Our Front Porch View



I wasn’t asked about our front porch view.  We don’t have a front porch, but we do have a front door.  And above is what you would see a few weeks ago right before the hay was cut.  The colza is in bloom and things seem all Spring like.  Though this year is more Winter-like than Spring.  I suspect trouble ahead as the grain farmers are finding it difficult to plant the sunflower and corn seed with all this wet.

DSC_1347Last year, we did our hay, but were still working out how to bring the hay off the paddock in time for new growth.  The alfalfa grew so quickly last year, Brent had to get out there super fast with the tractor to move the hay to allow the new growth to take hold. There were still vines on the farm.



Above you see our world without vineyards.  Brent seeded the ex-vineyards with a hearty grass ( meadow fescue ) and alfalfa mix. Also included was some crimson clover, which is gorgeous and inspires that part of your brain to hum.



When it rains, it pours.  Especially when Brent is nudging the cows.



And this is “Colorado” and me.  Even in the remote Gascon prairies, if there is a camera pointed at you, you must take the ten pounds off with a little Hollywood bendy elbow and knee action.  Still working off the baby weight here.  This is me doing a fourth plunge down a hundred pound weight gain.  I’ve lost a hundred pounds four times and I could go on and on about it, but I don’t.  More importantly, you can see me, talking to Brent – as I do – via the Talkie Walkie with a baby on my hip.  This is my uniform.  Though lately, I’m wearing wool because it’s VERY COLD!!!!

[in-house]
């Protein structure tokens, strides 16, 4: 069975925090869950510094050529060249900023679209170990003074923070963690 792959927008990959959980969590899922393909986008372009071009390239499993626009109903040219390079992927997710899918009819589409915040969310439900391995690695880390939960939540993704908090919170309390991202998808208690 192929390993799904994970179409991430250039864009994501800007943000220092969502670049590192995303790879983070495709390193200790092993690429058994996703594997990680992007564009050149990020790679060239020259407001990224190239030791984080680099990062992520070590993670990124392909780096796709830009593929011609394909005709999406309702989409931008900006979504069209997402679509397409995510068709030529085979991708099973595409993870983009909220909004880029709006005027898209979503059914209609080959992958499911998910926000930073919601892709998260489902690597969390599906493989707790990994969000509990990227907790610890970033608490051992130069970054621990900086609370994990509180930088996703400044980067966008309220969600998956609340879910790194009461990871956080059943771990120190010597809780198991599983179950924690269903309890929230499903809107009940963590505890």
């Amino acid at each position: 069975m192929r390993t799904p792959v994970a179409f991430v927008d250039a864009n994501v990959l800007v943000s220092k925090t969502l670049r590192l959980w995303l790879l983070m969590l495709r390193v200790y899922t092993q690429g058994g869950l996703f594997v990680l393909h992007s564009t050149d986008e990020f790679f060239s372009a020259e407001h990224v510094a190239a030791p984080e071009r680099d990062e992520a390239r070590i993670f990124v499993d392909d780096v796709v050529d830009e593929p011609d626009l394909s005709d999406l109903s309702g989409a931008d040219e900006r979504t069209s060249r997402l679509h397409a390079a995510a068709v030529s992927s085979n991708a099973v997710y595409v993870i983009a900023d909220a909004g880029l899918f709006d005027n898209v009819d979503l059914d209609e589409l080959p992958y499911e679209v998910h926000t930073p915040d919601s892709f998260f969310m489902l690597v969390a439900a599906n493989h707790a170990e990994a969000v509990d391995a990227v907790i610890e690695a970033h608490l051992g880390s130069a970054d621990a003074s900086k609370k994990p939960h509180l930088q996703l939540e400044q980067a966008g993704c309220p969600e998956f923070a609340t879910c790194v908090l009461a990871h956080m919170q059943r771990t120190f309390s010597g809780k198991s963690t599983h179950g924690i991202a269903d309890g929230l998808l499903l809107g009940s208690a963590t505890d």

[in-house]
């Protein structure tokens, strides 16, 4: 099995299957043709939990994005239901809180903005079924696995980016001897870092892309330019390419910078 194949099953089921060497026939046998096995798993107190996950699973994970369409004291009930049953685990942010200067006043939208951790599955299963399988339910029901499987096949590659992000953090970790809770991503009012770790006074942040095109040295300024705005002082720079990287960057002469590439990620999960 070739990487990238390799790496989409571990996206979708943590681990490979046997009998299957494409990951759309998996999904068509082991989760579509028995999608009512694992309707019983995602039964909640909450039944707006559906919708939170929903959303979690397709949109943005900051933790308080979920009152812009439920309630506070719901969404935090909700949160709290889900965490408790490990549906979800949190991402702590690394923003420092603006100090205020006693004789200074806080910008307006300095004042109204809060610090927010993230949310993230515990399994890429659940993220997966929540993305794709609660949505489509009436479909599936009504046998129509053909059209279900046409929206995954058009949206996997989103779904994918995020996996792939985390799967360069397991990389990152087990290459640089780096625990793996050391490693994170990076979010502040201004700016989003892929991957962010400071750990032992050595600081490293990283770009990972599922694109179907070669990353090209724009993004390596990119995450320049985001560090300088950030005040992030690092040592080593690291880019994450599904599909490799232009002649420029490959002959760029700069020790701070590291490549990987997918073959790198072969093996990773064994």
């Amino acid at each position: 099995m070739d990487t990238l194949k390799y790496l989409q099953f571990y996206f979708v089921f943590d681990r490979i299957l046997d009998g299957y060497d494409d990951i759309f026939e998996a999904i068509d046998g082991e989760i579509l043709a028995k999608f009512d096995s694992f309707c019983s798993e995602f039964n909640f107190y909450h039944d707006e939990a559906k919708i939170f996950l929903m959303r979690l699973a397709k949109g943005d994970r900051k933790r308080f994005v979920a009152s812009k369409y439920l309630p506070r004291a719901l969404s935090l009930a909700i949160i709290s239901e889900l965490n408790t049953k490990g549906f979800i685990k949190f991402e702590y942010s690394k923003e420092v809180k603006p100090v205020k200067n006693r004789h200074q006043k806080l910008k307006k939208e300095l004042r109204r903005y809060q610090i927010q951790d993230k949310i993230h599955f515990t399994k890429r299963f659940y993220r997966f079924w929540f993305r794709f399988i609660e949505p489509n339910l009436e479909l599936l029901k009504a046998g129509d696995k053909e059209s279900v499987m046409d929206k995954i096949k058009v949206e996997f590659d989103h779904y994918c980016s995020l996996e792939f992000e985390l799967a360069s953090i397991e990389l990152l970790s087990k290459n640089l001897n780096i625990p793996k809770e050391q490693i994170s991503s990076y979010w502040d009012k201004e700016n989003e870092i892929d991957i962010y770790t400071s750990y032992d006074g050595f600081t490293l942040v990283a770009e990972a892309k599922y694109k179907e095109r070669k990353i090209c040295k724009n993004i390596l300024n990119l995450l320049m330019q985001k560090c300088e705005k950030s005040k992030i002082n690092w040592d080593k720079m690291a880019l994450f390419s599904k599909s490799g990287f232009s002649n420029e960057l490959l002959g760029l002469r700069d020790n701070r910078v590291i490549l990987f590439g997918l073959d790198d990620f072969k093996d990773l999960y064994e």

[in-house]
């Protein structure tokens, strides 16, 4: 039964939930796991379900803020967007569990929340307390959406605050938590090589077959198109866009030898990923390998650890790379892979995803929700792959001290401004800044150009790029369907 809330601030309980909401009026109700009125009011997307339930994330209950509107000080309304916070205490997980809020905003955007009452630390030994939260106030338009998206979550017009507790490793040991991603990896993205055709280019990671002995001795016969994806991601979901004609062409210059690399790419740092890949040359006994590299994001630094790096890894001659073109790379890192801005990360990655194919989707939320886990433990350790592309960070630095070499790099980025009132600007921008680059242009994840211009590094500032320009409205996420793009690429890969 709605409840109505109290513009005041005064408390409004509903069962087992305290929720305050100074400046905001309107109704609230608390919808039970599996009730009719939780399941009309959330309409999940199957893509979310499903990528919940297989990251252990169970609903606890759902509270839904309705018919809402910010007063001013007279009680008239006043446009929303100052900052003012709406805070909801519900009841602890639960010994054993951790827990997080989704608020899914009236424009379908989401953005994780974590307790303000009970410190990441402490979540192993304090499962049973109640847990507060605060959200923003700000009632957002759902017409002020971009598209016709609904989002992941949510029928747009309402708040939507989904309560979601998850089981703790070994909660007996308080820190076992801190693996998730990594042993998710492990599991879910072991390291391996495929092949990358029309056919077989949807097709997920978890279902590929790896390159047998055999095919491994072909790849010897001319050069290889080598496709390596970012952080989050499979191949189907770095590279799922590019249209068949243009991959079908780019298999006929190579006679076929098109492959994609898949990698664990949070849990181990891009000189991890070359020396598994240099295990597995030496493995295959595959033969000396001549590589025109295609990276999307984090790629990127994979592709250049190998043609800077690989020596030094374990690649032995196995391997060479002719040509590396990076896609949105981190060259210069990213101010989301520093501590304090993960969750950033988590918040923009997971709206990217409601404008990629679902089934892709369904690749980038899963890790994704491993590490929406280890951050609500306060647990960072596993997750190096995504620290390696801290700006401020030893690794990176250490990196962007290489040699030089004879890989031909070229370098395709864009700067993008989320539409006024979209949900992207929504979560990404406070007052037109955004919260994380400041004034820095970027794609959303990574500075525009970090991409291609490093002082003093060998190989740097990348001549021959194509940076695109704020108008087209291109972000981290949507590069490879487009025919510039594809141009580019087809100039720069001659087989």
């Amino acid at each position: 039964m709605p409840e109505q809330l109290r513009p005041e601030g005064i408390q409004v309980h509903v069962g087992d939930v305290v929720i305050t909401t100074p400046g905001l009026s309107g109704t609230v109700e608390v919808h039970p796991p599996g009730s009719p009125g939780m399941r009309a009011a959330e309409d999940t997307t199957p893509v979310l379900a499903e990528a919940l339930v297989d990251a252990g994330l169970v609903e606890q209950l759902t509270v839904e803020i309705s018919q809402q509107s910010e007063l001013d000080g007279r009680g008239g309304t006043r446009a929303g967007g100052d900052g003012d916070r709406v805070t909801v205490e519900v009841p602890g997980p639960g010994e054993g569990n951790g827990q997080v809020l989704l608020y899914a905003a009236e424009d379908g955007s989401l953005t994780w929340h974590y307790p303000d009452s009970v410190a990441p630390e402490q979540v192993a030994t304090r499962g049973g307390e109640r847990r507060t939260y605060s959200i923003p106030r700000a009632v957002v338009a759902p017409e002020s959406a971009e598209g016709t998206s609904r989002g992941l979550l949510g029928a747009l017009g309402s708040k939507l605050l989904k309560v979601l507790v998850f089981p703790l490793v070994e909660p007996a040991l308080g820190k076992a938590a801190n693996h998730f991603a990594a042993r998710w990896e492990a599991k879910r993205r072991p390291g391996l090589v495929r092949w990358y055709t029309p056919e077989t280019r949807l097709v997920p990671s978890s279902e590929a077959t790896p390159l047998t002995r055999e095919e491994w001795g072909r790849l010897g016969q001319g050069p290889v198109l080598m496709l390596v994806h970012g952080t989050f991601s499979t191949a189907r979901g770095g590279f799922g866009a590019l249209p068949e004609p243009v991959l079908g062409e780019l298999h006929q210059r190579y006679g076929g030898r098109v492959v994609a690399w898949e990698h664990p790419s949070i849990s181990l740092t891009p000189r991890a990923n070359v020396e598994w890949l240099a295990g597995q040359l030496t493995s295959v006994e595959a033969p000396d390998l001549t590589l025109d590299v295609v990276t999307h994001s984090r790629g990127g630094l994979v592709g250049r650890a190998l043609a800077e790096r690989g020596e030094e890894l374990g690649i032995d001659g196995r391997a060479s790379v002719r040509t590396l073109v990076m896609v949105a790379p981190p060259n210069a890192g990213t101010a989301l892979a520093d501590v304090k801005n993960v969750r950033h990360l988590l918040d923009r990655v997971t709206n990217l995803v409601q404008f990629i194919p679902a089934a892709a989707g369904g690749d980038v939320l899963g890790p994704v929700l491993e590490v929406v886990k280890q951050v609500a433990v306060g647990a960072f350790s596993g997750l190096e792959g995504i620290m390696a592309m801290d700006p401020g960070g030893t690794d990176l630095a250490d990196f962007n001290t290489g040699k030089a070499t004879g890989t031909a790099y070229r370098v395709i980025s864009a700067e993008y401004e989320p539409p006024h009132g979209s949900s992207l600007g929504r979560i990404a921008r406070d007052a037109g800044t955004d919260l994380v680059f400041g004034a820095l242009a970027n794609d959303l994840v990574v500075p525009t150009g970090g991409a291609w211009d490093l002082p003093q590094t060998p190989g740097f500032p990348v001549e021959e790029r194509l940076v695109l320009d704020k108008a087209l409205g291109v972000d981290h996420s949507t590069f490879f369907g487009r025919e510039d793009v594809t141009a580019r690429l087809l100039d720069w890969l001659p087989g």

Here is the same paddock, Colorado, with the girls waiting patiently for Brent to roll out the hay already!  They are rustic cows and have no problems with snow.  After Brent rolls out the hay and lets the girls through, they often head for the grass under the snow.




Another shot of Colorado the day the vineyards died.  Bye – Bye MIss Gasconian Vine.



After the vineyards were gonzo, We worked on building the soil up with fertility and seed and large helicopters carrying guns. That large brown in the foreground grew very, very well and was just grazed and well received. The girls are not picky, but they are a bit spoiled.




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